Haifa University has established the first green roof in the Middle East. It is also one of the first green roofs in the world to focus on how to preserve biodiversity in an urban setting.

“Green roofs or living roofs – i.e. roofs that contain growing substrate and vegetation – can mitigate many of the negative environmental impacts that urban environments create,” reported the roof’s builders the Kadas Green Roof Ecology Center. For instance, green roofs can result in decreasing energy use for heating and air conditionally, mitigate storm-water run-off, provide critical habitat for animals and plants whose environments were encroached upon due to urban planning, and can possibly decrease carbon dioxide emission that cause global warming.

A statement from Haifa University declared, “Until now, Israel has not had a research center for green roofs and research from other countries has not necessarily been applicable for the unique climate and flora of the Middle East. The new center, headed by Prof. Leon Blaustein of the University’s Department of Evolutionary and Environmental Biology, will be examining the field in the Israeli context: Will it be possible to assemble green roofs in the Israeli climate without artificial irrigation? Will Israeli flora be reliable to serve for green roofs; and do green roofs increase the biological diversity of insets and plants?”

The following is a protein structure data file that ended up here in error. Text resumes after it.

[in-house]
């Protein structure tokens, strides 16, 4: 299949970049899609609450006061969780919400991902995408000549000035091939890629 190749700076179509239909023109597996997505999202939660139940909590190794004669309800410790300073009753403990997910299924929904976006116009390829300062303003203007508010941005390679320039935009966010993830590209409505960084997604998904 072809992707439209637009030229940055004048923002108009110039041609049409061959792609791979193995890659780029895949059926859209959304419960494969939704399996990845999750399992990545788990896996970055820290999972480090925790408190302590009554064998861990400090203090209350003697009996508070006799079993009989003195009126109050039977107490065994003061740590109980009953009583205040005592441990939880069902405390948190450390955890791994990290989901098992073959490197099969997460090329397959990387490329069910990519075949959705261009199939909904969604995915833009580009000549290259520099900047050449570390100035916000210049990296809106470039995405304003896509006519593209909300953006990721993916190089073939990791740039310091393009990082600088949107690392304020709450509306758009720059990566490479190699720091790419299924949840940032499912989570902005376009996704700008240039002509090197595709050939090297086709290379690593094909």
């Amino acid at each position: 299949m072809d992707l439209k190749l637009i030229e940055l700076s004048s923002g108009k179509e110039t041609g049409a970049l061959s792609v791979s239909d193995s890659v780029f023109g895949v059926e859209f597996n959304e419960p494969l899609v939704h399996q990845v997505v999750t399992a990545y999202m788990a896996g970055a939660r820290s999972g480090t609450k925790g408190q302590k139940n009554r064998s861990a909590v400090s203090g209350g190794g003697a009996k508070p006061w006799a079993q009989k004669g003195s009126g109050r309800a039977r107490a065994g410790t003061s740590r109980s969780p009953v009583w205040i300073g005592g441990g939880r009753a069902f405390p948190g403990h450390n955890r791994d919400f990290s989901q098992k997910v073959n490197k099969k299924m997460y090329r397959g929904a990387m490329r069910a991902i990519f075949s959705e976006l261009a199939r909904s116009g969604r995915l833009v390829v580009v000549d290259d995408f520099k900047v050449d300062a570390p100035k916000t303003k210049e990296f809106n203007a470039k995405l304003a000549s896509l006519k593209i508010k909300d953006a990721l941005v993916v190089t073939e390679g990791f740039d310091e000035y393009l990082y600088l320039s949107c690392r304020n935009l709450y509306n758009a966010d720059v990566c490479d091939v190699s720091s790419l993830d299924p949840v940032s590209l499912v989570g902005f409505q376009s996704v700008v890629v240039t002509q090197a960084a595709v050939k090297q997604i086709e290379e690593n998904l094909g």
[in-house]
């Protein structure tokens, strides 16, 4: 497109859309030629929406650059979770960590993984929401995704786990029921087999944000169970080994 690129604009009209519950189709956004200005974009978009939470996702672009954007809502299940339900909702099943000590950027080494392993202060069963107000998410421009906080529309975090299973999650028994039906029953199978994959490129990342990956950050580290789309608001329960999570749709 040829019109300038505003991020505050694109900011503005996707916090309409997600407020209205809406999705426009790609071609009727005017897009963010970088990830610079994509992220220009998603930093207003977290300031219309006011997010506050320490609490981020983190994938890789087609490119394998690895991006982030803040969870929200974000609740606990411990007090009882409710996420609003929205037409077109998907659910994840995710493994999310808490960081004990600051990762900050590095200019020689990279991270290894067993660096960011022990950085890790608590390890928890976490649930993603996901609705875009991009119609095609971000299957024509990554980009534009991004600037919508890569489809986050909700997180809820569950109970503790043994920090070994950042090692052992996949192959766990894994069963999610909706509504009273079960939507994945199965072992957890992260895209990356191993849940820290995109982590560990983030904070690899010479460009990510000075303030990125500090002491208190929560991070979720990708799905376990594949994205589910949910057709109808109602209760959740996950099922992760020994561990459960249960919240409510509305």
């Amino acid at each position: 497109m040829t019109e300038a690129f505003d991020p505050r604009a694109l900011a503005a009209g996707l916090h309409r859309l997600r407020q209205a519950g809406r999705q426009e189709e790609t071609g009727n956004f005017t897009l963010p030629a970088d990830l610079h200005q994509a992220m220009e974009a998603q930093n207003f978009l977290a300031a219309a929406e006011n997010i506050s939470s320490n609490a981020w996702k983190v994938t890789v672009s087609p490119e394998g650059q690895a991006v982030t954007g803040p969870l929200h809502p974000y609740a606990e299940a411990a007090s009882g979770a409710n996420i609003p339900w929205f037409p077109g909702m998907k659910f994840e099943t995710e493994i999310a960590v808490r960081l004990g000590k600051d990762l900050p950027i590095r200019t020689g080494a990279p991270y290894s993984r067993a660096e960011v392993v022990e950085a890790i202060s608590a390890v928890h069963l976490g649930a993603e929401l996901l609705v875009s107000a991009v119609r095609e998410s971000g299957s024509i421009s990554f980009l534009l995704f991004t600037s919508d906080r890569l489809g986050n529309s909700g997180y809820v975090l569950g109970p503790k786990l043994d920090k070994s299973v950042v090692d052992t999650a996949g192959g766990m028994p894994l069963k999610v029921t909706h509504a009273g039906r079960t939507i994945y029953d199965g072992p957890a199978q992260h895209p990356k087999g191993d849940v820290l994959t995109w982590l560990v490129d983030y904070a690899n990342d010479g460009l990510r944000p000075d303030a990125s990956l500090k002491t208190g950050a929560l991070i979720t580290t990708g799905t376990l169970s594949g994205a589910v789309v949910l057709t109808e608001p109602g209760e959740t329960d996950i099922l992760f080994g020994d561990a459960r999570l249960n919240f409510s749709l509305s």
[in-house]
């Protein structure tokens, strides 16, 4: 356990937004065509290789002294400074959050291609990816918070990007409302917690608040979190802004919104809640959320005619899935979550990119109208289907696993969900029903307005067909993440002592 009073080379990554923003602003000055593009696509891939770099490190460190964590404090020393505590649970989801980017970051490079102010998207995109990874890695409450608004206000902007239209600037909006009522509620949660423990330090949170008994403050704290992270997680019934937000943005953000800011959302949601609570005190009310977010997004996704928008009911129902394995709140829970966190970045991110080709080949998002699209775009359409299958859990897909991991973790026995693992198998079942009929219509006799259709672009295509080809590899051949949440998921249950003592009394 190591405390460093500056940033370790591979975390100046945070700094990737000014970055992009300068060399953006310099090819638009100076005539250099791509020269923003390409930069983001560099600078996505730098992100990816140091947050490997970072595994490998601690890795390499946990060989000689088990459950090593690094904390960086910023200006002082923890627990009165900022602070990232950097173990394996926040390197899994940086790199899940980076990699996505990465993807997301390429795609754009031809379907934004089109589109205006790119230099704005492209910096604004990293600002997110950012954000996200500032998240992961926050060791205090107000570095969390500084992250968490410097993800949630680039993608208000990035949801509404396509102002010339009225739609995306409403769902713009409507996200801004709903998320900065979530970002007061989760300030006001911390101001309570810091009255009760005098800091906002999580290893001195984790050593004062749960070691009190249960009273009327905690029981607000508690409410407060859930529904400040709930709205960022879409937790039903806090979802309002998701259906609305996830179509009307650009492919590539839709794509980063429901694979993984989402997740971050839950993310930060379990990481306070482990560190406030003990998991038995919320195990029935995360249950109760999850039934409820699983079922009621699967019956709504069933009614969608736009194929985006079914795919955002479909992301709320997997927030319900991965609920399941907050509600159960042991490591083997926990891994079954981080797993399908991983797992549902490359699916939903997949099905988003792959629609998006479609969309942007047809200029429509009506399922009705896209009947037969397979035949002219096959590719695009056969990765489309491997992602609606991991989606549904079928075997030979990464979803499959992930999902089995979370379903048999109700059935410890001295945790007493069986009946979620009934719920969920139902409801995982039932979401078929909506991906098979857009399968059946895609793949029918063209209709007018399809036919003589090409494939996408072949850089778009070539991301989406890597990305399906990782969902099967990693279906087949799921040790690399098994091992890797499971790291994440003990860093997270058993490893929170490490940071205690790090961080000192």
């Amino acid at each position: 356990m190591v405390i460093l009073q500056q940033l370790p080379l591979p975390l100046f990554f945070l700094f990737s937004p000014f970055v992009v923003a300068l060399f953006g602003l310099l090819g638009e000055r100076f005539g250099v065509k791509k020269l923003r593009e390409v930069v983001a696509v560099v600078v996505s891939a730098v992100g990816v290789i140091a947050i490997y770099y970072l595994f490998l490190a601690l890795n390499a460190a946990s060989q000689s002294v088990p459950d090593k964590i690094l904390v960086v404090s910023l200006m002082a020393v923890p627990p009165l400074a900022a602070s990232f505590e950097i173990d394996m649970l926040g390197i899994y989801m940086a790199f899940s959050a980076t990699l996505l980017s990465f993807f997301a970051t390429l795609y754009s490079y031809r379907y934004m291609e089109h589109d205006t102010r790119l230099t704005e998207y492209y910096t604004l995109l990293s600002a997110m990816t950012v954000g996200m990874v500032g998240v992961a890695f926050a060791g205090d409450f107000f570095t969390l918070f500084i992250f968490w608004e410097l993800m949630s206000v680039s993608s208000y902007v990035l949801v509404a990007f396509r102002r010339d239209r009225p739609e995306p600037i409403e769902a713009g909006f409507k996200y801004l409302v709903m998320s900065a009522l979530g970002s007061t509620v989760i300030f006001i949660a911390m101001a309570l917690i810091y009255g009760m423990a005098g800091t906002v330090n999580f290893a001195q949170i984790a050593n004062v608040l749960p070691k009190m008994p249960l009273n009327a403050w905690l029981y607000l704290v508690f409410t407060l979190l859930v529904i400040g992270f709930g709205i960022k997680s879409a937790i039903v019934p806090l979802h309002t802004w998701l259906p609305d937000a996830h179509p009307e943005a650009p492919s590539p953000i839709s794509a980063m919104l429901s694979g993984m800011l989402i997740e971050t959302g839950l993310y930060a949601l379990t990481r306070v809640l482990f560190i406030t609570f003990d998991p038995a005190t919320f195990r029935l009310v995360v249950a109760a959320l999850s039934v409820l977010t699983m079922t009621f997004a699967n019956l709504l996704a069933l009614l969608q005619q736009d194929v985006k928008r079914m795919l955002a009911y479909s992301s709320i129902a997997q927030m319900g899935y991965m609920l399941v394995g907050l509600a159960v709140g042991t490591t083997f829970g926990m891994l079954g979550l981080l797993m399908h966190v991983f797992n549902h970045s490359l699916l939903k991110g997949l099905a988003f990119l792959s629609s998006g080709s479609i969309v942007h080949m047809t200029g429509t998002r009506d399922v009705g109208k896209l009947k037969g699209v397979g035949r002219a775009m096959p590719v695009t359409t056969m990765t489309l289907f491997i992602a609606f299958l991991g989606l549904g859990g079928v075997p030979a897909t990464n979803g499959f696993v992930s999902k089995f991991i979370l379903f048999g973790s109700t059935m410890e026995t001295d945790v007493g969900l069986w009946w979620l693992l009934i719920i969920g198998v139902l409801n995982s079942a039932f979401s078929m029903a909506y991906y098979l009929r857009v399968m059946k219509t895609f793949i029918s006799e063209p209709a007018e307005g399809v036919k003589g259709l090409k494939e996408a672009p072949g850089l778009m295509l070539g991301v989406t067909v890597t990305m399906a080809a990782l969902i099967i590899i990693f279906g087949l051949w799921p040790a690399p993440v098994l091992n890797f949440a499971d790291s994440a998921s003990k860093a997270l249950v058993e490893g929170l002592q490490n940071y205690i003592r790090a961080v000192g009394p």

Prof. Leon Blaustein, who heads the Kadas Green Roof Ecology Center, asserted: “When you create a city, you’re destroying much of the natural habitat for plants and animals, and we want to mitigate this as much as possible with our rooftop habitats.” So far, Blaustein and his team have installed 48 different plant beds on top of Haifa’s University’s Student Union. His center, in addition to studying what flora can survive in Middle Eastern climate roofs and whether such roofs can indeed, increase biodiversity in arid areas, also plans to examine whether grey water (recycled sink water) can be utilized on such green roofs in an effective manner.

This project was initiated thanks to the support of an overseas donor, yet also received input from London green roofs and eco-design expert Gary Grant, among other environmental experts.Ecologists from across the globe are expected to observe how much these modules attract various insects, birds, and fauna, in order to study how to encourage biodiversity in cities that have an arid climate. Eventually, if this project proves successful, the aim is to build other green roofs on other buildings on the Haifa University campus, as well as on other buildings across the city of Haifa and in other Israeli cities. As Blaustein stated, “We’re just getting started. We are looking for collaborators outside the university, such as government and NGO officials.”

By Rachel Avraham